Intestinal threonine utilization for protein and mucin synthesis is decreased in formula-fed preterm pigs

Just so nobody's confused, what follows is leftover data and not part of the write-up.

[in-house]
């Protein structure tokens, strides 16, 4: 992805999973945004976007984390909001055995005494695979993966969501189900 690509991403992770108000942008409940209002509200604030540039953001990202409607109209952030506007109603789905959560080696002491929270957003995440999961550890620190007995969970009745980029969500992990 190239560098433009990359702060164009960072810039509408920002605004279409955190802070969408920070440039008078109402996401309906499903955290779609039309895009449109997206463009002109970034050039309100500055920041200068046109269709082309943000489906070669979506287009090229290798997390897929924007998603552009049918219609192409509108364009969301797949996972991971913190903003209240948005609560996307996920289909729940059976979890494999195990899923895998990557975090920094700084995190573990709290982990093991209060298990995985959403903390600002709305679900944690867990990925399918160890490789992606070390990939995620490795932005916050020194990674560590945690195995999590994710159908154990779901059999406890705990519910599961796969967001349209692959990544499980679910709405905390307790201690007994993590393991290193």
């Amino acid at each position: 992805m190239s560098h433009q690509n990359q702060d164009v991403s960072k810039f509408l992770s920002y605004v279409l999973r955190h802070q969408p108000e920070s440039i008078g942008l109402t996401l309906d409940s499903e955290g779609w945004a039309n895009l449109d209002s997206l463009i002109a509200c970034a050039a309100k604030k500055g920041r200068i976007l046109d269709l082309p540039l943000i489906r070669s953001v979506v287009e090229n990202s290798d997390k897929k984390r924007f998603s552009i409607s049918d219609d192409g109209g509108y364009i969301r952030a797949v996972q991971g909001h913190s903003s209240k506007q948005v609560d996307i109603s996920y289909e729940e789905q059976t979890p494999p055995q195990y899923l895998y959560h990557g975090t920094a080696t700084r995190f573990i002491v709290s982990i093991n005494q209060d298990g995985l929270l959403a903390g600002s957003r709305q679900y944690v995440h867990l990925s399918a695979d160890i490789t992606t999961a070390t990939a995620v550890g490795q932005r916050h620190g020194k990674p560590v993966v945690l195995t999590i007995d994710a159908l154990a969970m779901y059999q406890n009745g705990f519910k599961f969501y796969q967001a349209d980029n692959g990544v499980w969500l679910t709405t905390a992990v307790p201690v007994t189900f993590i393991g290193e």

Threonine is an essential amino acid necessary for synthesis of intestinal (glyco)proteins such as mucin MUC2 to maintain adequate gut barrier function. In premature infants, reduced barrier function may contribute to the development of necrotizing enterocolitis (NEC). Human milk protects against NEC compared with infant formula. Therefore, we hypothesized that formula feeding decreases the MUC2 synthesis rate concomitant with a decrease in intestinal first-pass threonine utilization, predisposing the preterm neonate to NEC. Preterm pigs were delivered by caesarian section and received enteral feeding with formula (FORM; n = 13) or bovine colostrum (COL; n = 6) for 2 d following 48 h of total parenteral nutrition. Pigs received a dual stable isotope tracer infusion of threonine to determine intestinal threonine kinetics. NEC developed in 38% of the FORM pigs, whereas none of the COL pigs were affected (P = 0.13). Intestinal fractional first-pass threonine utilization was lower in FORM pigs (49 ± 2%) than in COL pigs (60 ± 4%) (P = 0.02). In FORM pigs compared with COL pigs, protein synthesis (369 ± 31 mg·kg-1·d-1vs. 615 ± 54 mg·kg-1·d-1; P = 0.003) and MUC2 synthesis (121 ± 17%/d vs. 184 ± 15%/d; P = 0.02) were lower in the distal small intestine (SI). Our results suggest that formula feeding compared with colostrum feeding in preterm piglets reduces mucosal growth with a concomitant decrease in first-pass splanchnic threonine utilization, protein synthesis, and MUC2 synthesis in the distal SI. Hence, decreased intestinal threonine metabolism and subsequently impaired gut barrier function may predispose the formula-fed infant to developing NEC.